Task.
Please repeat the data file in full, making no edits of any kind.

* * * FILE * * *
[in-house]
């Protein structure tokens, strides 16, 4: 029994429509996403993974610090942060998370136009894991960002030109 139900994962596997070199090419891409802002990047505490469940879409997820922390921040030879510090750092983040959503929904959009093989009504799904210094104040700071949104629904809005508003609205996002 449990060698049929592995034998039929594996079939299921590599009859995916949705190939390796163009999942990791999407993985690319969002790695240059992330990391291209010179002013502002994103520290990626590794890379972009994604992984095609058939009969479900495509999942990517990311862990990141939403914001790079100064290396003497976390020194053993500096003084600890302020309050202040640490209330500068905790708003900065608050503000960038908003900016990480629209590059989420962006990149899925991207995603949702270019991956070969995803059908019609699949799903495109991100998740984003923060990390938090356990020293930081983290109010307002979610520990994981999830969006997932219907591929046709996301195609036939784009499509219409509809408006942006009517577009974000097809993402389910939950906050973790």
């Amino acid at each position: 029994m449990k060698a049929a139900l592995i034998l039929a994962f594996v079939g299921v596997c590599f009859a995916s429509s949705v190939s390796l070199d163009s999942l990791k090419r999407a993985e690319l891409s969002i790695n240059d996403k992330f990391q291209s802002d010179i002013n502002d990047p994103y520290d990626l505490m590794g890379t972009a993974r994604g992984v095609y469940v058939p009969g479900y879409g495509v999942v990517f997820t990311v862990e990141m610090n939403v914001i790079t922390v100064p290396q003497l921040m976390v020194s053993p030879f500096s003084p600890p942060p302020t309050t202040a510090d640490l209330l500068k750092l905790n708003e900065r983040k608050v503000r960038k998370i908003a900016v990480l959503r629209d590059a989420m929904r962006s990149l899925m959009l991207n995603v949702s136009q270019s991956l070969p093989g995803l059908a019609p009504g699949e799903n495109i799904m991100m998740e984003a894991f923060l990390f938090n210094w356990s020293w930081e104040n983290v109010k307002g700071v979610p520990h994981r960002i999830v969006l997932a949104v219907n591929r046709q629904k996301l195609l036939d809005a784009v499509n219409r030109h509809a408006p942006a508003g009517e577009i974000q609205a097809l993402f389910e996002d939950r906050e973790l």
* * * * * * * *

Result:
[in-house]
């Protein structure tokens, strides 16, 4: 029994429509996403993974610090942060998370136009894991960002030109 139900994962596997070199090419891409802002990047505490469940879409997820922390921040030879510090750092983040959503929904959009093989009504799904210094104040700071949104629904809005508003609205996002 449990060698049929592995034998039929594996079939299921590599009859995916949705190939390796163009999942990791999407993985690319969002790695240059992330990391291209010179002013502002994103520290990626590794890379972009994604992984095609058939009969479900495509999942990517990311862990990141939403914001790079100064290396003497976390020194053993500096003084600890302020309050202040640490209330500068905790708003900065608050503000960038908003900016990480629209590059989420962006990149899925991207995603949702270019991956070969995803059908019609699949799903495109991100998740984003923060990390938090356990020293930081983290109010307002979610520990994981999830969006997932219907591929046709996301195609036939784009499509219409509809408006942006009517577009974000097809993402389910939950906050973790």
């Amino acid at each position: 029994m449990k060698a049929a139900l592995i034998l039929a994962f594996v079939g299921v596997c590599f009859a995916s429509s949705v190939s390796l070199d163009s999942l990791k090419r999407a993985e690319l891409s969002i790695n240059d996403k992330f990391q291209s802002d010179i002013n502002d990047p994103y520290d990626l505490m590794g890379t972009a993974r994604g992984v095609y469940v058939p009969g479900y879409g495509v999942v990517f997820t990311v862990e990141m610090n939403v914001i790079t922390v100064p290396q003497l921040m976390v020194s053993p030879f500096s003084p600890p942060p302020t309050t202040a510090d640490l209330l500068k750092l905790n708003e900065r983040k608050v503000r960038k998370i908003a900016v990480l959503r629209d590059a989420m929904r962006s990149l899925m959009l991207n995603v949702s136009q270019s991956l070969p093989g995803l059908a019609p009504g699949e799903n495109i799904m991100m998740e984003a894991f923060l990390f938090n210094w356990s020293w930081e104040n983290v109010k307002g700071v979610p520990h994981r960002i999830v969006l997932a949104v219907n591929r046709q629904k996301l195609l036939d809005a784009v499509n219409r030109h509809a408006p942006a508003g009517e577009i974000q609205a097809l993402f389910e996002d939950r906050e973790l």